In this newest title by Ameba Games, Lim Ming Liang set out to create a game to introduce kids to a simple set collecting mechanic. During his own game sessions, Ming noticed that the kids were left out when the big gun titles were brought out so he created this game for game loving parents and friends looking for an easy filler.
Shuffle the 50 breakfast item table cards and lay them in a 5 by 5 square array. Then stack the remaining 25 cards on top of the first array. Shuffle the hand cards and deal 2 to each player. Lay the rest down in a face down pile. You’re ready to start!
The objective of the game is to gain the most points by collecting as many sets of breakfast items and their bonus accompaniments.
However you choose to start, players take one action per turn. They may choose to match one hand card with 1 breakfast tile or exchange their hand for another 2 cards if there are no matching breakfast tiles.
Players take turns to match hand tiles to the top layer of breakfast tiles, from either ends of the row. Matched cards are then placed in a discard pile to the side. Since the array is made up of 2 stacks of cards, breakfast tiles on top must be matched before the tiles below are made available. Tiles of the same layer can only be drawn from the outermost side of each row. As tiles from either side are drafted, the available cards will draw nearer to the center.
Players may also choose to discard any 1 card in hand in exchange for a bonus tile card that is available from the array as long as they comply with the above matching rule. In the event that no breakfast tiles or bonus tiles can be matched, players may discard their hand for another pair of cards. When exhausted, the draw pile can be refreshed by reshuffling discarded cards.
The end game mechanics are stilted when it comes down to the last card or two. At that point, most players have completed the sets they had planned for. Cards left in play then tended to be single cereal cards, bonus cards without matching sets or unwanted halves of pairs. Nobody really wants those cards because if not homed into a set, a penalty of 1 point per card is deducted against your final score. So players were just drawing and discarding cards to find the lonesome match in order to trigger the end game.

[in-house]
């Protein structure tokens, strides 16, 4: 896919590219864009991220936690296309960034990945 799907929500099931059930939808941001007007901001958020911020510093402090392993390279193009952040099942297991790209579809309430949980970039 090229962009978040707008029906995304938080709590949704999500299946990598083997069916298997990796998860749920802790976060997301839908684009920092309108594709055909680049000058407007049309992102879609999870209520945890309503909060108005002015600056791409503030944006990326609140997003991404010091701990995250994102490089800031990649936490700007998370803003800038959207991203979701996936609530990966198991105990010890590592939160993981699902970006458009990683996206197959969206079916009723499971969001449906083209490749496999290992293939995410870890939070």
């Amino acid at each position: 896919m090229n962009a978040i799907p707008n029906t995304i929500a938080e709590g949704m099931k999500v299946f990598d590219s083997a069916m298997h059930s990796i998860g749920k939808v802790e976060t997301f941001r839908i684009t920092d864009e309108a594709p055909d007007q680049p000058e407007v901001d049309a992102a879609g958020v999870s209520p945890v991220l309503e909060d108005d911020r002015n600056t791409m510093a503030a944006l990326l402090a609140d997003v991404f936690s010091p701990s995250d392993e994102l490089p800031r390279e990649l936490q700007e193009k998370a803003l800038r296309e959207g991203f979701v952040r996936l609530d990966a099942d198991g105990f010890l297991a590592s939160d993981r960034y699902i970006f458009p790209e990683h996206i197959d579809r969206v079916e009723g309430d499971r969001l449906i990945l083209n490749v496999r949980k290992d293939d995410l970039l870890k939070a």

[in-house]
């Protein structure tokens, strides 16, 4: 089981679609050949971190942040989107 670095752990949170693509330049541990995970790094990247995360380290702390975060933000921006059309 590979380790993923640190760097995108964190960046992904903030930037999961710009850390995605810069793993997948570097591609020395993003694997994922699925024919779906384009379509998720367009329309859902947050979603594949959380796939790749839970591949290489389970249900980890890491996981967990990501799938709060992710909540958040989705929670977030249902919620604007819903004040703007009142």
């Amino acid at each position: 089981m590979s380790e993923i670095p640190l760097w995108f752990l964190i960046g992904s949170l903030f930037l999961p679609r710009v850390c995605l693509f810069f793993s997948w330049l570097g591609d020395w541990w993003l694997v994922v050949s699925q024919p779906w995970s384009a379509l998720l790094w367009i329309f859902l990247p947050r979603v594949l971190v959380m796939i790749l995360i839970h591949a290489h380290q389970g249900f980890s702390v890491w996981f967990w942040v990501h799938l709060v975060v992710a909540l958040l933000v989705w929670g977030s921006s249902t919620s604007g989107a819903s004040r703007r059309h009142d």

Scoring is straightforward; points are awarded for complete sets and any bonus cards complimentary to that set. For example, two toast tiles score 2 points, and an additional 2 points are awarded if the set is accompanied by a Jam tile. And, there are conditional bonuses to gain as well to encourage players to collect as many varied sets as possible.
This is a light-hearted matching game that kids will find easy to play. The artwork is cute and no reading is required, so even the very little ones can play. The rules for how to match can seem unnecessarily complicated, but once that is out of the way, the game is simple to play. The kids enjoyed keeping opponents at bay by selecting the right cards to block other players as well as the puzzle-y nature of maximizing their sets with bonus cards.
If you have an ongoing game night crew, Grab Your Breakfast is probably too simple to even qualify as a filler for your regulars. But I can see it working out for a bunch of friends wanting to play a quick game while they hang out. As for the family audience, my well experienced eight year old found this game too simple for her and my artistic six year old entertained me because she found the artwork cute. I would say the best bet for Grab Your Breakfast is as a family game for the preschool kid between the ranges of 3 to 5 years old. As for me, I’ll be happily passing it on to our preschool and lower elementary school game library.